Language Oriented Programming (Pt 2)
In a comment to my last post, Rob Harwood (from JetBrains) pointed out a great article by JetBrains Co-founder and CEO Sergey Dmitriev on Language Oriented Programming. In it he goes in to a good deal of detail about their latest product/experiment: The Meta Programming System (MPS).
The article is very interesting. It provides a high level breakdown of each part of MPS and promises many more details in the future. I think the article is a bit more complicated than it needed to be. As an example, Dmitriev shows us how to construct MPS using MPS (not exactly �Hello World�). Overall, I think he gets his points across well. Those parts requiring more detail usually promise future articles on the subject (which I am definitely looking forward to).
There were quite a few concepts that I wasn�t really expecting. The first was that the languages created in MPS will be able to easily take advantage of advanced editor features such as refactoring, code completion and syntax highlighting. This could be really powerful. A language specific to my area of business may have IDE features more powerful than many well-established languages.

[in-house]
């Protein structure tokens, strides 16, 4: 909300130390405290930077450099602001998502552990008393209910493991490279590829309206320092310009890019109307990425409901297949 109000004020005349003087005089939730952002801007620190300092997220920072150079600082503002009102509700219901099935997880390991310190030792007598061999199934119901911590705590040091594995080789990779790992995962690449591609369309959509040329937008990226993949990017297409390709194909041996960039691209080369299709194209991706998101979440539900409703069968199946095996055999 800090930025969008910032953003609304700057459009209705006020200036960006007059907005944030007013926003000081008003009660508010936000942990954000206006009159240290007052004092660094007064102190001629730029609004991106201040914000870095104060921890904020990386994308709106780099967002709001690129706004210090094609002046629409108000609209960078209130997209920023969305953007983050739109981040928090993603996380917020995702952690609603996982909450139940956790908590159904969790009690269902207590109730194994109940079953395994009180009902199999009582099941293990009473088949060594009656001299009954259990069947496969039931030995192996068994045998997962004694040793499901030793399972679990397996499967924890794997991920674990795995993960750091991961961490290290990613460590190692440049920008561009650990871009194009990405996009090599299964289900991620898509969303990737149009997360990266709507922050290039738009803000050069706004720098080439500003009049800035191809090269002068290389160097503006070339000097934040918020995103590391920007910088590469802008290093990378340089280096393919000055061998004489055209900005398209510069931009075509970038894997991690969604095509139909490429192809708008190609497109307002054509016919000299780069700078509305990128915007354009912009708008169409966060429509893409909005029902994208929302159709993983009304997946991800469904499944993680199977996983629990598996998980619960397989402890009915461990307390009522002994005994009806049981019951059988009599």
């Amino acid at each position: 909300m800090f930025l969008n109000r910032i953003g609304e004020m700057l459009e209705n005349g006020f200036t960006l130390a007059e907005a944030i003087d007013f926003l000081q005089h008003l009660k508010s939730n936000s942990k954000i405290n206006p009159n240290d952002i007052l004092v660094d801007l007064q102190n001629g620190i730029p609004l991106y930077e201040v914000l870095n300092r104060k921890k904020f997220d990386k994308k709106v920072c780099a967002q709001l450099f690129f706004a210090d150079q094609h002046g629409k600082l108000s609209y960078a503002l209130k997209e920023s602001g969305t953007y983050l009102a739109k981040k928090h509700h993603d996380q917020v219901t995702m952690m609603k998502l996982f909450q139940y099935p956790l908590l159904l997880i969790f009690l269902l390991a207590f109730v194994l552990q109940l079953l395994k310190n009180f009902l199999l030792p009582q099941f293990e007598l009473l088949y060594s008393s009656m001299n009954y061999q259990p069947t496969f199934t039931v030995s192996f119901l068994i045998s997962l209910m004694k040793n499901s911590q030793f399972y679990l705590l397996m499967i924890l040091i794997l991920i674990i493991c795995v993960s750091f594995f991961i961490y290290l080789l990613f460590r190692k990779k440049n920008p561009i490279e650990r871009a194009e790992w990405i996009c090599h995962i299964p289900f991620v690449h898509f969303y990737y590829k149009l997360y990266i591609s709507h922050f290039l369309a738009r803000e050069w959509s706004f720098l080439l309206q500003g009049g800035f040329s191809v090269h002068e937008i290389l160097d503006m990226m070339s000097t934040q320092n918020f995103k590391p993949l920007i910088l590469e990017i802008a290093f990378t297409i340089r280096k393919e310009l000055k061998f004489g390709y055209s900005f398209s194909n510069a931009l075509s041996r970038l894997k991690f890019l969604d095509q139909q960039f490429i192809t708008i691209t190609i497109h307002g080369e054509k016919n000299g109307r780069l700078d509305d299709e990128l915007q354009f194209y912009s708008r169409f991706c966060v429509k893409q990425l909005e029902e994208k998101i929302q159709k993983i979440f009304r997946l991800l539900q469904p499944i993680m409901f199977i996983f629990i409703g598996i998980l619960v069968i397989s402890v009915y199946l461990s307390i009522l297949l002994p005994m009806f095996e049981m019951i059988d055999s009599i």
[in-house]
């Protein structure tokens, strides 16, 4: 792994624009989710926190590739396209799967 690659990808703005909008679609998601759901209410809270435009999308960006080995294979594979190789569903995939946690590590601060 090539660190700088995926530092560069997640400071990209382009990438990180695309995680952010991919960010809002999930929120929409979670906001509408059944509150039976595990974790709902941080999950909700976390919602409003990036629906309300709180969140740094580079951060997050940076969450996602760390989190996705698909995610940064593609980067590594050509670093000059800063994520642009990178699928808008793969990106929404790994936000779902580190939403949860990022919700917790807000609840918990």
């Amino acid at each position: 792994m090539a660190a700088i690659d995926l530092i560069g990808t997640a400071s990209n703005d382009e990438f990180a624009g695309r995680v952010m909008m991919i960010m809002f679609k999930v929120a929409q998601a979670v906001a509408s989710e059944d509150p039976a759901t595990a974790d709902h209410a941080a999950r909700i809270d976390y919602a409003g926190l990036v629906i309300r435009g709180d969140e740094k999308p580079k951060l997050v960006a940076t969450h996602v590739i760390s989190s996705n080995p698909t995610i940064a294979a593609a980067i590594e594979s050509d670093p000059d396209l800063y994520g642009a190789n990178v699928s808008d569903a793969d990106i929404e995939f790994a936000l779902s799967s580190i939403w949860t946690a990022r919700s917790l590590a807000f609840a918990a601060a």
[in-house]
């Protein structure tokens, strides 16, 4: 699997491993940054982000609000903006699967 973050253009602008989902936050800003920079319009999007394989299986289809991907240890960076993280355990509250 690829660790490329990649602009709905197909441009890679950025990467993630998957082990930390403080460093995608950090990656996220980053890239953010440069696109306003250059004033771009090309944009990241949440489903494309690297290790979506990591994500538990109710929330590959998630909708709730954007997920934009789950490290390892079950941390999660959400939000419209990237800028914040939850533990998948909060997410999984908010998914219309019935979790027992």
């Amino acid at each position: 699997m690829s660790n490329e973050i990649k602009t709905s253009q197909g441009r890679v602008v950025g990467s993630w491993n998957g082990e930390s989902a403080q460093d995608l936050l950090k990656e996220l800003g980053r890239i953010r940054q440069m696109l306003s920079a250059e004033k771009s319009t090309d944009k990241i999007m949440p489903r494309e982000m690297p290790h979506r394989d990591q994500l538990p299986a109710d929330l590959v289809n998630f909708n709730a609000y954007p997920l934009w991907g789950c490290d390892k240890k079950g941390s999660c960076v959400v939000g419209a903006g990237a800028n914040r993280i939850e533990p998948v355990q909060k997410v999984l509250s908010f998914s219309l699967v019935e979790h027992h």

I also liked that the languages can generate code for any number of general-purpose languages (Java, C#, C++, etc.), or they could generate code into another MPS language. Because of that, languages can build upon each other. My accounting language might compile down into the MPS base language (which defines common language constructs, like jstl�s core library does for JSPs). The base language knows how to compile down to a dozen general-purpose languages. In effect, my accounting language supports a dozen programming platforms for free.
I also like that these are languages rather than libraries. It allows them to offer all the features that C++ promised (model the language after your domain) without all the mess, and hopefully requiring much less discipline.
I still have questions about Domain Languages in general. One thing I wonder about, is how this will effect separation of duties if it were to take off. Assuming companies write their own languages, would some programmers write domain languages, while others use them? Could languages be reused effectively, or will every company end up with their own?
I�m still not entirely convinced that creating a domain language can be easy (I don�t know if I�ll be a believer until I try it myself). I am looking forward to reading more about it.